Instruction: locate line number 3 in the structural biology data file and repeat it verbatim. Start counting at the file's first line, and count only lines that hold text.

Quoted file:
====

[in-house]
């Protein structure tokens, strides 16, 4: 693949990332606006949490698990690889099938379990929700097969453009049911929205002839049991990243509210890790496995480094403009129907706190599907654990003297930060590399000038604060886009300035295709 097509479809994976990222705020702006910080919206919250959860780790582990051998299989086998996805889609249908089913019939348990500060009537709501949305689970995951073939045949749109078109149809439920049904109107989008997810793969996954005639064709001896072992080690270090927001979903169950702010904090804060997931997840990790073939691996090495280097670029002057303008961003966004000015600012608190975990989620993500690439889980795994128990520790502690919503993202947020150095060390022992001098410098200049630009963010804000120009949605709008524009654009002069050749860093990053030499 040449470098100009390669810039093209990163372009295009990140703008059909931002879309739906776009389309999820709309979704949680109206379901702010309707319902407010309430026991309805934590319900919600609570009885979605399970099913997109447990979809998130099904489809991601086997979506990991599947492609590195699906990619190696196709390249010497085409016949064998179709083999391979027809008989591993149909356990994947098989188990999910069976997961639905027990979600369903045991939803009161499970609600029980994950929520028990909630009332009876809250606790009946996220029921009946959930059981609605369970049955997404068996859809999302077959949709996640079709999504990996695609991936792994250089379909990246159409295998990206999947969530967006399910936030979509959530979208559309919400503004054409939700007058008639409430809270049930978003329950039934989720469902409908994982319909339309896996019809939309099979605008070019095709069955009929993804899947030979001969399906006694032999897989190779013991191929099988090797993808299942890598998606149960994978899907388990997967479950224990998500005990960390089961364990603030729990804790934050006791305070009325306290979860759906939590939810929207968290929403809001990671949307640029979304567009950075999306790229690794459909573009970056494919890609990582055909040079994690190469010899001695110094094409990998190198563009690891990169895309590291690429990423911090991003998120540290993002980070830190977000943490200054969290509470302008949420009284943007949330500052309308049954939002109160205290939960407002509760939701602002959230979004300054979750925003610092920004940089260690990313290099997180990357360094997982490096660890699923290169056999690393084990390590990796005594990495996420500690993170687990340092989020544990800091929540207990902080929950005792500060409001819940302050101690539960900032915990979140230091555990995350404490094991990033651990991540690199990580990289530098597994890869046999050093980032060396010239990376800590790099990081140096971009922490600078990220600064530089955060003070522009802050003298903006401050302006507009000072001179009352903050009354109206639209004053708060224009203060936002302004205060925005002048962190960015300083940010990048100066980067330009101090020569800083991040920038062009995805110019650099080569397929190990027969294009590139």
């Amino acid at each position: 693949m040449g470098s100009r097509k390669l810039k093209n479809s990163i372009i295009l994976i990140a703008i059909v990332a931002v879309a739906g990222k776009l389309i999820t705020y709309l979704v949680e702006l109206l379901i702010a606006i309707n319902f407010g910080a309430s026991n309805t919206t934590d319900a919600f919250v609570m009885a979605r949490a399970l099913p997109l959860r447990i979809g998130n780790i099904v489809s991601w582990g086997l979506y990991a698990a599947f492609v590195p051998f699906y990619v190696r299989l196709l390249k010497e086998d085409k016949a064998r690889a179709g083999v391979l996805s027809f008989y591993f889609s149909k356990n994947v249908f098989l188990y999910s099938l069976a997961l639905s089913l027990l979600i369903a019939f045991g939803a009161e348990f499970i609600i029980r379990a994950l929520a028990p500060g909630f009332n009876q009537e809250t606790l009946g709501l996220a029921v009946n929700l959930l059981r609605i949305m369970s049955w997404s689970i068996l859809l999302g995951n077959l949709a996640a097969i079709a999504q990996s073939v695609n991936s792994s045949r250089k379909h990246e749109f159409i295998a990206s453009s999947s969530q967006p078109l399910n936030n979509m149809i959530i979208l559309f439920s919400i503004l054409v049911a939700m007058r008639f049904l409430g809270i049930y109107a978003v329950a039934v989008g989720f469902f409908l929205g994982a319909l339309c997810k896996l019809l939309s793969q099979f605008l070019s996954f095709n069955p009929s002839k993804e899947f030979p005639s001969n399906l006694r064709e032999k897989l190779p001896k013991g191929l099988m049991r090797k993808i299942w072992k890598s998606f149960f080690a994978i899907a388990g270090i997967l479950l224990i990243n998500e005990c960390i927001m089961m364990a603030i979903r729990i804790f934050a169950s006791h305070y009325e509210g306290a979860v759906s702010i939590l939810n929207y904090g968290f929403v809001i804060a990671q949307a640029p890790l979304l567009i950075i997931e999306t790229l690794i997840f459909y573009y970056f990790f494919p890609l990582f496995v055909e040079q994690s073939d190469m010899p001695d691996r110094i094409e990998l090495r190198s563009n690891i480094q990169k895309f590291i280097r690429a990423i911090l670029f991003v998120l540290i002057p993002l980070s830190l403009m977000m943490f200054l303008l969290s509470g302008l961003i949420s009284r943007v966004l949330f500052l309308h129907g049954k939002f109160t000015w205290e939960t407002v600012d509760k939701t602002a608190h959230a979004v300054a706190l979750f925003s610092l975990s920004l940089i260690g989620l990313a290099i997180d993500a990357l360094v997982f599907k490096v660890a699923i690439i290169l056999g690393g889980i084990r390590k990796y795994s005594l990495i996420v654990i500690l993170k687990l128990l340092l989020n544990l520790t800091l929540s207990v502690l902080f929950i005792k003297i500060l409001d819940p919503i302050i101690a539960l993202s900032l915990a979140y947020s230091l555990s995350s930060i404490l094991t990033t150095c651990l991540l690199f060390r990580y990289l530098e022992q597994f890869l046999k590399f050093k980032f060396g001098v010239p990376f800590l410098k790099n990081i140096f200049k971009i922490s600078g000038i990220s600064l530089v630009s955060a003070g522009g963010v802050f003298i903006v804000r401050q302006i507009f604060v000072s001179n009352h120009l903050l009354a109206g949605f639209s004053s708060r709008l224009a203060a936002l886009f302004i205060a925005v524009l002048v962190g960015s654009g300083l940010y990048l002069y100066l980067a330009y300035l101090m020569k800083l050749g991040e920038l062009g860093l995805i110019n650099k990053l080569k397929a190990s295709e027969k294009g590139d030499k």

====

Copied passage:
């Amino acid at each position: 693949m040449g470098s100009r097509k390669l810039k093209n479809s990163i372009i295009l994976i990140a703008i059909v990332a931002v879309a739906g990222k776009l389309i999820t705020y709309l979704v949680e702006l109206l379901i702010a606006i309707n319902f407010g910080a309430s026991n309805t919206t934590d319900a919600f919250v609570m009885a979605r949490a399970l099913p997109l959860r447990i979809g998130n780790i099904v489809s991601w582990g086997l979506y990991a698990a599947f492609v590195p051998f699906y990619v190696r299989l196709l390249k010497e086998d085409k016949a064998r690889a179709g083999v391979l996805s027809f008989y591993f889609s149909k356990n994947v249908f098989l188990y999910s099938l069976a997961l639905s089913l027990l979600i369903a019939f045991g939803a009161e348990f499970i609600i029980r379990a994950l929520a028990p500060g909630f009332n009876q009537e809250t606790l009946g709501l996220a029921v009946n929700l959930l059981r609605i949305m369970s049955w997404s689970i068996l859809l999302g995951n077959l949709a996640a097969i079709a999504q990996s073939v695609n991936s792994s045949r250089k379909h990246e749109f159409i295998a990206s453009s999947s969530q967006p078109l399910n936030n979509m149809i959530i979208l559309f439920s919400i503004l054409v049911a939700m007058r008639f049904l409430g809270i049930y109107a978003v329950a039934v989008g989720f469902f409908l929205g994982a319909l339309c997810k896996l019809l939309s793969q099979f605008l070019s996954f095709n069955p009929s002839k993804e899947f030979p005639s001969n399906l006694r064709e032999k897989l190779p001896k013991g191929l099988m049991r090797k993808i299942w072992k890598s998606f149960f080690a994978i899907a388990g270090i997967l479950l224990i990243n998500e005990c960390i927001m089961m364990a603030i979903r729990i804790f934050a169950s006791h305070y009325e509210g306290a979860v759906s702010i939590l939810n929207y904090g968290f929403v809001i804060a990671q949307a640029p890790l979304l567009i950075i997931e999306t790229l690794i997840f459909y573009y970056f990790f494919p890609l990582f496995v055909e040079q994690s073939d190469m010899p001695d691996r110094i094409e990998l090495r190198s563009n690891i480094q990169k895309f590291i280097r690429a990423i911090l670029f991003v998120l540290i002057p993002l980070s830190l403009m977000m943490f200054l303008l969290s509470g302008l961003i949420s009284r943007v966004l949330f500052l309308h129907g049954k939002f109160t000015w205290e939960t407002v600012d509760k939701t602002a608190h959230a979004v300054a706190l979750f925003s610092l975990s920004l940089i260690g989620l990313a290099i997180d993500a990357l360094v997982f599907k490096v660890a699923i690439i290169l056999g690393g889980i084990r390590k990796y795994s005594l990495i996420v654990i500690l993170k687990l128990l340092l989020n544990l520790t800091l929540s207990v502690l902080f929950i005792k003297i500060l409001d819940p919503i302050i101690a539960l993202s900032l915990a979140y947020s230091l555990s995350s930060i404490l094991t990033t150095c651990l991540l690199f060390r990580y990289l530098e022992q597994f890869l046999k590399f050093k980032f060396g001098v010239p990376f800590l410098k790099n990081i140096f200049k971009i922490s600078g000038i990220s600064l530089v630009s955060a003070g522009g963010v802050f003298i903006v804000r401050q302006i507009f604060v000072s001179n009352h120009l903050l009354a109206g949605f639209s004053s708060r709008l224009a203060a936002l886009f302004i205060a925005v524009l002048v962190g960015s654009g300083l940010y990048l002069y100066l980067a330009y300035l101090m020569k800083l050749g991040e920038l062009g860093l995805i110019n650099k990053l080569k397929a190990s295709e027969k294009g590139d030499k």